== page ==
Anxiety Sensitivity and Drinking Alcohol

Those Sensitive to Anxiety More Likely to Drink

Anxious Woman
Are You Sensitive to Anxiety?. © Getty Images

Do you experience anxiety symptoms when you find yourself in stressful situations? When things get stressful do you get "butterflies" in your stomach, experience rapid breathing or an increased heart rate?

If those symptoms sound familiar, you may have what some scientists call high anxiety sensitivity. And, if you are highly sensitive to stressful situations, you may want to avoid the temptation to relieve those symptoms by drinking alcohol.

Why? Because people who have high anxiety sensitivity and turn to alcohol to sooth that anxiety are highly likely to develop alcohol use disorders.

Everyone Experiences Some Anxiety

"People diagnosed with alcohol problems exhibit significantly higher levels of anxiety sensitivity than non-clinical populations," said Alan MacDonald in a news release, one of two first authors of the study. "Just as everyone experiences some degree of anxiety in their lives, almost everyone has some degree of anxiety sensitivity. However, people who have high anxiety sensitivity are people on the upper end of the continuum."

"Anxiety sensitive individuals are people who have a fear of anxiety, basically," said Robert Pihl, professor of psychology and psychiatry at McGill University. "It's kind of an anticipatory type response. This study helps us understand why these individuals are highly likely to become alcohol abusers.

Furthermore, the literature tells us that the abuse is not just about alcohol, it can involve anything that reduces that anticipatory anxiety."

Drinking to Sooth Anxiety

The researchers examined 102 subjects with no history of panic disorder. They were asked to hyperventilate for three minutes to induce anxiety-like symptoms.

They were given two doses of alcohol - some a high dose, some a low dose.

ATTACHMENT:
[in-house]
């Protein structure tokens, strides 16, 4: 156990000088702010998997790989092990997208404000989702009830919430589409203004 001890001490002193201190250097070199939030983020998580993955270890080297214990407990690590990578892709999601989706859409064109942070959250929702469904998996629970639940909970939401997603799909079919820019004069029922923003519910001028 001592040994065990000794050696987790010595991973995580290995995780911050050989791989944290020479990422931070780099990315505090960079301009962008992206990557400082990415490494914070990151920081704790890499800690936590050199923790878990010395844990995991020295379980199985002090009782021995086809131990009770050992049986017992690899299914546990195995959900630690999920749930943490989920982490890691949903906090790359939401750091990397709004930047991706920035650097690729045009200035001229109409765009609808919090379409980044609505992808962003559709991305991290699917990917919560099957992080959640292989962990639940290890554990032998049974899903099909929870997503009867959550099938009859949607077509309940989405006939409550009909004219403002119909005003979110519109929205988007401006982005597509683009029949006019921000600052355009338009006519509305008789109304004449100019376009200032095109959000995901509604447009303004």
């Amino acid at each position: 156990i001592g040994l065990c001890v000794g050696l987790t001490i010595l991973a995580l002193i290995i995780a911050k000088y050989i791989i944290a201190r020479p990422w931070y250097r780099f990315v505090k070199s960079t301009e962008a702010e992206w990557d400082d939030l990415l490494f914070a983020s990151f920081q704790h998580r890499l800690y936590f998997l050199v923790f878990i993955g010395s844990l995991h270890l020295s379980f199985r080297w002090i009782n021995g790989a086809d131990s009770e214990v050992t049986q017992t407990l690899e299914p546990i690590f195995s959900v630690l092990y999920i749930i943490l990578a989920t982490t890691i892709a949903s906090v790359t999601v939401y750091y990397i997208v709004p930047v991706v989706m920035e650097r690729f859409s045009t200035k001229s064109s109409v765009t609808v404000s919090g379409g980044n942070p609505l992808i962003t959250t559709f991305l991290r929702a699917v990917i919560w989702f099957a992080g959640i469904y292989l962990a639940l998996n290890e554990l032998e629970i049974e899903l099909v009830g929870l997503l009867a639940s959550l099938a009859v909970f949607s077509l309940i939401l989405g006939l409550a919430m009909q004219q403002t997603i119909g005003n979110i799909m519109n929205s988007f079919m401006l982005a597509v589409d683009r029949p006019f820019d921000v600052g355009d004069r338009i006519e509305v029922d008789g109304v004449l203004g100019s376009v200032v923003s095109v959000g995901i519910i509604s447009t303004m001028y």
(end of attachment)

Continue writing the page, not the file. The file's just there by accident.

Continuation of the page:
The participants were asked about their fearful thoughts, negative feelings, and physical sensations during the exercise.

More Alcohol Provided More Relief

The study compared the reactions of high anxiety sensitive participants to those of low anxiety sensitive participants:

  • The high sensitivity group had greater reduction in their fearful thoughts and negative feelings after the alcohol (both high and low dose) than the low sensitive group.
  • The high sensitive group found the alcohol dose more "soothing" than the low sensitive group.
  • The soothing effect of the alcohol became more pronounced for the high sensitive group the more they drank.

For the high anxiety sensitive group, more alcohol provided more relief from their anxiety sensations. Drinking to "cope" however, is a well-known marker for future alcohol abuse, the researchers said.

Focusing on 'Why'

"Our findings support the idea that high anxiety sensitive individuals may drink to cope with unpleasant sensations associated with anxiety, which could in turn lead to alcohol abuse," said MacDonald.

"Moreover, the more they drink, the greater the benefit they experience in terms of avoiding these unpleasant sensations."

"This may explain why high anxiety sensitive individuals report drinking to excess more frequently than the regular population," MacDonald said.

The researchers believe they opened a small window into why some people end up abusing alcohol and knowing why they do it can lead to knowing what to do about it.

High-Risk Group for Alcohol Problems

About one in seven people have a high degree of anxiety sensitivity, making them a large high-risk group for developing alcohol problems. If you recognize that you have high anxiety sensitivity, you may want to think twice before using alcohol to sooth those symptoms, the authors suggested.

"We can't look at these individuals as one kind of ubiquitous mass," Phili said. "When someone talks about 'alcoholism,' that doesn't really explain anything. That doesn't tell you 'why.' There are multiple reasons why things happen, and it's important to understand the reasons why before you get into any kind of treatment. Treatment should be specific to the 'why.'"


MacDonald, AB, et al. "Effects of Alcohol on the Response to Hyperventilation of Participants High and Low in Anxiety Sensitivity." Alcoholism: Clinical & Experimental Research November 2000

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